Social workers' strike enters second day as unions set to meet with treasury
The first day of the social workers' strike ended yesterday with no negotiations between the sides, but representatives of the social workers union, the Finance Ministry and the Histadrut labor federation will meet this morning in an attempt to end the sanctions.
The union, which represents some 10,000 social workers employed by the state, reported near total compliance with the open-ended strike.
"I'd like to see a short strike, but I won't be surprised if we are forced to go on a long strike," union chairman Itzik Perry said. "So far, the proposal of a 20 percent [raise] for low earners is one we've only heard from the media. [The treasury] has only offered us a differential raise of 14.25 percent, which we won't accept."
The union is also demanding that whatever raise is ultimately agreed on also be applied to private-sector social workers.
But the Finance Ministry insisted that it had in fact offered a 20 percent raise for low earners.
"Their claim is that most of the workers earn low wages, and those are precisely the ones we want to take care of - via a 20 percent raise, the allocation of extra [staff] positions that will enable them to go up to full time, as well as raises for [people in] special roles," said Moshe Bar Siman-Tov, the treasury's deputy budget director.
"This is an offer we haven't made to any other sector during negotiations. But their demands aren't limited to workers earning low income; they also want big raises for workers who earn over NIS 10,000 [a month], over and above the 7.25 percent given to the entire public sector. And that's something we can't allow," he added.
Siman-Tov also said that after Friday's negotiating session, the treasury had asked the union to meet again on Saturday night and Sunday, but the latter refused.
Social Affairs Minister Moshe Kahlon told the cabinet yesterday that he has set up an emergency committee, headed by one of his ministry's deputy directors general, to work with the social workers union in handling emergency situations.
The Prime Minister's Office refused to comment on the strike beyond saying that "the prime minister stands behind the finance minister and the social affairs minister in resolving the issue."Cairo-inspired slogans
Hundreds of social workers from all over the north demonstrated yesterday at Mahanayim Junction, near Hatzor Haglilit, in support of the strikers' demands. They were joined by hundreds of social work students from Tel Hai College. The demonstrators, wearing red shirts and red armbands, blocked Route 90 for quite some time, but the police showed restraint and did not attempt to confront them.
Some of the slogans heard yesterday were clearly inspired by the recent revolutions sweeping the Arab world. "We want air like in Tahrir Square," went one chant, referring to the Cairo plaza that served as the center of Egypt's revolution.
"With such miserable wages, you can't even live in Libya," went another - which, like the first, rhymes in Hebrew.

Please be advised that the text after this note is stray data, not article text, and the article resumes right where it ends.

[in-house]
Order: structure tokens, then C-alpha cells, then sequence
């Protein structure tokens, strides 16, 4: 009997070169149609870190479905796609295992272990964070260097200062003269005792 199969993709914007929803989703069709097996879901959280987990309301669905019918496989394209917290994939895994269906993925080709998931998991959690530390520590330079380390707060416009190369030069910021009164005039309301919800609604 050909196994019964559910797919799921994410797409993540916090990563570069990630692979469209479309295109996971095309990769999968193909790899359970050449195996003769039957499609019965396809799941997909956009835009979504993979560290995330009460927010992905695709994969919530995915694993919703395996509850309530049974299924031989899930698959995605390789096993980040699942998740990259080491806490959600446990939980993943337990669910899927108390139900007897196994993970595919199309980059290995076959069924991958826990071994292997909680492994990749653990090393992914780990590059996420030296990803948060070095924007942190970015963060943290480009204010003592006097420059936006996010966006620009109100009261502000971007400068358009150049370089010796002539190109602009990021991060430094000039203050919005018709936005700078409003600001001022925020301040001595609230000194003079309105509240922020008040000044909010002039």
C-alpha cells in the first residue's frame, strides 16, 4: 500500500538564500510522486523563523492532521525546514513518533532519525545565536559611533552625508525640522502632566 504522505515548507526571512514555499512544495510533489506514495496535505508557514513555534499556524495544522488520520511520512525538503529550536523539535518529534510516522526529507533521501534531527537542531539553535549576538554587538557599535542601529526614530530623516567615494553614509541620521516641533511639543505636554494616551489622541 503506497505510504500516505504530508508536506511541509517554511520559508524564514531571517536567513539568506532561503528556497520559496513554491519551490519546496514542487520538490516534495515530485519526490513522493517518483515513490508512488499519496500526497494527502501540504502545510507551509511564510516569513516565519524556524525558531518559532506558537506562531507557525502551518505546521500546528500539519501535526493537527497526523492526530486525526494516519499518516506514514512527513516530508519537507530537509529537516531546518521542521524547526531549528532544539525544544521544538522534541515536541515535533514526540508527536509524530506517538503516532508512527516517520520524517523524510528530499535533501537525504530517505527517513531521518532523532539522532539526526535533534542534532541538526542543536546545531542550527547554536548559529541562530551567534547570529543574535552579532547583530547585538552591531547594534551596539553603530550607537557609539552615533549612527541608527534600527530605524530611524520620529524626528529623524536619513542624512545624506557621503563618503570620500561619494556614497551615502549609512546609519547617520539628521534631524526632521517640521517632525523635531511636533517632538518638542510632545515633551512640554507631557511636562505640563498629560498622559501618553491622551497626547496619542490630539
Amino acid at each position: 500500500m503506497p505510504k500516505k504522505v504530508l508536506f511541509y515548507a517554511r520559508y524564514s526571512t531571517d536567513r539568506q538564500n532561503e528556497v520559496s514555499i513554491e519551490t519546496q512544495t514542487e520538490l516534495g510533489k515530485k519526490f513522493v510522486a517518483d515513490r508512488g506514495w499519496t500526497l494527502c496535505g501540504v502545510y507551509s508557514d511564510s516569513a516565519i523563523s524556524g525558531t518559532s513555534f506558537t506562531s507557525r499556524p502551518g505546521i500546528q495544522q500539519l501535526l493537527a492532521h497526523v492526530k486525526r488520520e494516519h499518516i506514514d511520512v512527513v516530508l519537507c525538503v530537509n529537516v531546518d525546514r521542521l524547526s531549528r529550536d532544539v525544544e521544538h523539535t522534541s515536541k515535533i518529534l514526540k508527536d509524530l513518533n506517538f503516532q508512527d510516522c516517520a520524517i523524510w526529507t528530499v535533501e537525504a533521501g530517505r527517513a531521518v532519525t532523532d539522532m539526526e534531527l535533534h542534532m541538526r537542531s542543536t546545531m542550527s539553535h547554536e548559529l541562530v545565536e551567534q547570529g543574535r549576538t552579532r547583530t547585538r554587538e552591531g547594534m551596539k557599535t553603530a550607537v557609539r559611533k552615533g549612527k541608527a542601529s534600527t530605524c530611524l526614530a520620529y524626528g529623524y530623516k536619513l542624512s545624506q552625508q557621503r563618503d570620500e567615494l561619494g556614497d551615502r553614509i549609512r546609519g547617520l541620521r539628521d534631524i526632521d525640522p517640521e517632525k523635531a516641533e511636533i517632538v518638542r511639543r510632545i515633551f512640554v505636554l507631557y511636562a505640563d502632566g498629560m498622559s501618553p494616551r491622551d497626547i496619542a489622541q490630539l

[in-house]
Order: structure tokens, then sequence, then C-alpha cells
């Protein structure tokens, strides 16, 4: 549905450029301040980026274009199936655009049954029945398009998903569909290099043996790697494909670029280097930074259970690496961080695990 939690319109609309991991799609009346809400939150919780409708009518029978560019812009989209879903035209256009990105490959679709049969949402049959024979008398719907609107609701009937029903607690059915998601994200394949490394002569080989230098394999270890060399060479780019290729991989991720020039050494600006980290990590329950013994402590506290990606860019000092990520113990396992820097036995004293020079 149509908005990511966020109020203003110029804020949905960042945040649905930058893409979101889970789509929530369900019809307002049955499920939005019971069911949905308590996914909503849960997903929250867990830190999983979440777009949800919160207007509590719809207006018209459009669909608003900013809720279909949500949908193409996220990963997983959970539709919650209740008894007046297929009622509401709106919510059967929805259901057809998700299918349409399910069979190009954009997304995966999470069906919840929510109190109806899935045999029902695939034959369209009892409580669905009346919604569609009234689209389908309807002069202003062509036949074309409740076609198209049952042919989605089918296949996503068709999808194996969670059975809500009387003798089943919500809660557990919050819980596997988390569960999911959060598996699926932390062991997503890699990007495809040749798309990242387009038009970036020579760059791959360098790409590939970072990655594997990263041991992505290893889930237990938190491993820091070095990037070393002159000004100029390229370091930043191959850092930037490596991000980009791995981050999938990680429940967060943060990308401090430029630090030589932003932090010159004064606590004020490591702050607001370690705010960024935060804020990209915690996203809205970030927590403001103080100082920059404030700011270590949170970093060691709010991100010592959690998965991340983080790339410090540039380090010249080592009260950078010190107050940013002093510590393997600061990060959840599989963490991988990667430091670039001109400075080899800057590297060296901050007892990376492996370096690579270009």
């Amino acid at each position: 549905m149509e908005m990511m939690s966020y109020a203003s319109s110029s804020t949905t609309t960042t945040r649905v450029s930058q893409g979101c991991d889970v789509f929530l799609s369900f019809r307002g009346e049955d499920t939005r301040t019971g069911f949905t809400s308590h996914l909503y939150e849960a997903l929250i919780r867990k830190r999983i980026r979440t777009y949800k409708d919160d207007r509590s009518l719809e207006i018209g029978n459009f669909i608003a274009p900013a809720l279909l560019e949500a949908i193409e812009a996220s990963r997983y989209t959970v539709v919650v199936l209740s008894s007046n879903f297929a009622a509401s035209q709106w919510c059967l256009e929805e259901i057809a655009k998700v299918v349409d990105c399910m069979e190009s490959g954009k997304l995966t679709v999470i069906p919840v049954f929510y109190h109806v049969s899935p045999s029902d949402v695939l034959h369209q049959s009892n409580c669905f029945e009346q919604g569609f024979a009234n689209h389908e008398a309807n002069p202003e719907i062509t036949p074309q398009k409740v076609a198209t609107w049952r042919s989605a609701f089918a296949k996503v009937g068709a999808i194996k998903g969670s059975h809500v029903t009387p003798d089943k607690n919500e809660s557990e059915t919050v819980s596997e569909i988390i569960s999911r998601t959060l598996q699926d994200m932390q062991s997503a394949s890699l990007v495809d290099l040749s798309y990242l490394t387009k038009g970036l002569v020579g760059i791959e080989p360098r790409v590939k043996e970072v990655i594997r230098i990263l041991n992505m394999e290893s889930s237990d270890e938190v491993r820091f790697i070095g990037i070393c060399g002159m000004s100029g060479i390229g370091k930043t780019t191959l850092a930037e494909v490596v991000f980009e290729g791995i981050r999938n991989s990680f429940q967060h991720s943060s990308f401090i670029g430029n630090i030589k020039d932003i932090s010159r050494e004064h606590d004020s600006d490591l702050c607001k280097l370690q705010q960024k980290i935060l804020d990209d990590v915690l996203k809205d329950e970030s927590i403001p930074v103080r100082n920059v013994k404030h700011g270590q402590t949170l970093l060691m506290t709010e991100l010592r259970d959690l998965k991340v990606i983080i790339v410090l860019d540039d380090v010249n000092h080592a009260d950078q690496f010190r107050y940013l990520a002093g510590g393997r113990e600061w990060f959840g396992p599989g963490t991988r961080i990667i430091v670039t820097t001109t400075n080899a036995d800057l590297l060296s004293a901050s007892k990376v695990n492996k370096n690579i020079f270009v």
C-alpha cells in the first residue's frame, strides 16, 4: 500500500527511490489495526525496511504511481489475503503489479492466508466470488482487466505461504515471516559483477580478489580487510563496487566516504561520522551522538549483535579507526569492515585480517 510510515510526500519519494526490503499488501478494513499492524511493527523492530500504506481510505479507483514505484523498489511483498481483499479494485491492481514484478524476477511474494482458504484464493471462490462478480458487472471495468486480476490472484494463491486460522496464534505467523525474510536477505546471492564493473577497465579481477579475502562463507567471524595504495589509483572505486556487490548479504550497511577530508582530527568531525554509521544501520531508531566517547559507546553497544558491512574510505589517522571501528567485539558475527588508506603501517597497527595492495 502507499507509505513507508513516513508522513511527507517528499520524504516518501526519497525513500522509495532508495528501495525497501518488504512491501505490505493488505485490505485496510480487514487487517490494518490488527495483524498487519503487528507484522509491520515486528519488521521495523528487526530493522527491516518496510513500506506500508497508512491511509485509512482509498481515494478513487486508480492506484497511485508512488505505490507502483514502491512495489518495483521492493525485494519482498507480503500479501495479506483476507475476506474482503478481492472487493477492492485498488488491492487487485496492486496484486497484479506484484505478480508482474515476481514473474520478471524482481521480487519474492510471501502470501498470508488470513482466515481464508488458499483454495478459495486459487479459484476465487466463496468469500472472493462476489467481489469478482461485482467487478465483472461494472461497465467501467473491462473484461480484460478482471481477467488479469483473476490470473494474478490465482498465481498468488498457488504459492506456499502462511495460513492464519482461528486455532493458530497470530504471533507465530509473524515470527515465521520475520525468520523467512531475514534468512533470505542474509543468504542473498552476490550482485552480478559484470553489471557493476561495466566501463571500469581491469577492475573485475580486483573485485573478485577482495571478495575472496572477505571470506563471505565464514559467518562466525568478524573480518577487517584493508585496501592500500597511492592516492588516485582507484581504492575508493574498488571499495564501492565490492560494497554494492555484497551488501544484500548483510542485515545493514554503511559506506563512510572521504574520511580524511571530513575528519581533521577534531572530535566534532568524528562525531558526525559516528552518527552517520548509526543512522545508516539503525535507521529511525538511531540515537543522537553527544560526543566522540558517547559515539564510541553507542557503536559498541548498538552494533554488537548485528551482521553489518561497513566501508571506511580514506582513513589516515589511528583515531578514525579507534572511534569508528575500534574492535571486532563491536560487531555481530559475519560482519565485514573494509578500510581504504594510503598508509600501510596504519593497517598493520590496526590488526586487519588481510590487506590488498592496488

Prof. Eli Leventhal of Tel Hai College, one of the demonstrators, said the social workers' battle is aimed at strengthening Israeli society.
"The prime minister, back when he was finance minister, decided to strengthen the Israeli billionaires, out of a belief that the strength of a society depends on the strong," Leventhal said. "But we believe it's exactly the opposite: You have to strengthen the weak, because they are the ones who give the state strength."
Dorit Yannai, an Acre social worker with 34 years of experience, said she earns only NIS 6,500 a month.
"I deal with people who have been emotionally wounded and help them with occupational therapy," she said. "I'm upset for the people who should be getting treatment today or in the coming days - but we won't be there. I know this is a nightmare for them, but I hope it will end as soon as possible, and then the situation will be good for everyone - us and them."
Inbar Meidani, a social work student at Tel Hai, said, "Anyone who goes into social work does this out of love for the profession and a sense of mission. We as students see this battle as our battle, because in the end we will finish our studies and go out to work with the weakest strata of society. We want to earn a living with dignity, just like everyone else."
Solidarity with the 'holy workers'
A similar demonstration took place yesterday in the south, drawing about 700 social workers, along with many of their clients. The protesters marched through Be'er Sheva to the government office complex, then ventured out and blocked various roads.
"We'll fight to the end and won't compromise for a minute," said Sara, a social worker from Be'er Sheva. "It's a disgrace what's going on here with our salaries; we're at the end of our rope."
Ashdod social worker Leah Shekel agreed. "I've been in this field for 40 years already and my [monthly] salary is NIS 6,000," she said.
Morris Sabag, who has been helped by social workers at the drug rehabilitation center where he is treated, said he joined the demonstration "to show solidarity with those who do holy work. Today the center where I'm treated is closed and this disrupts my entire day, but I'm here so that Bibi [Prime Minister Benjamin Netanyahu] and the cabinet ministers will understand that someone needs to help these people, who do holy work for all of us."
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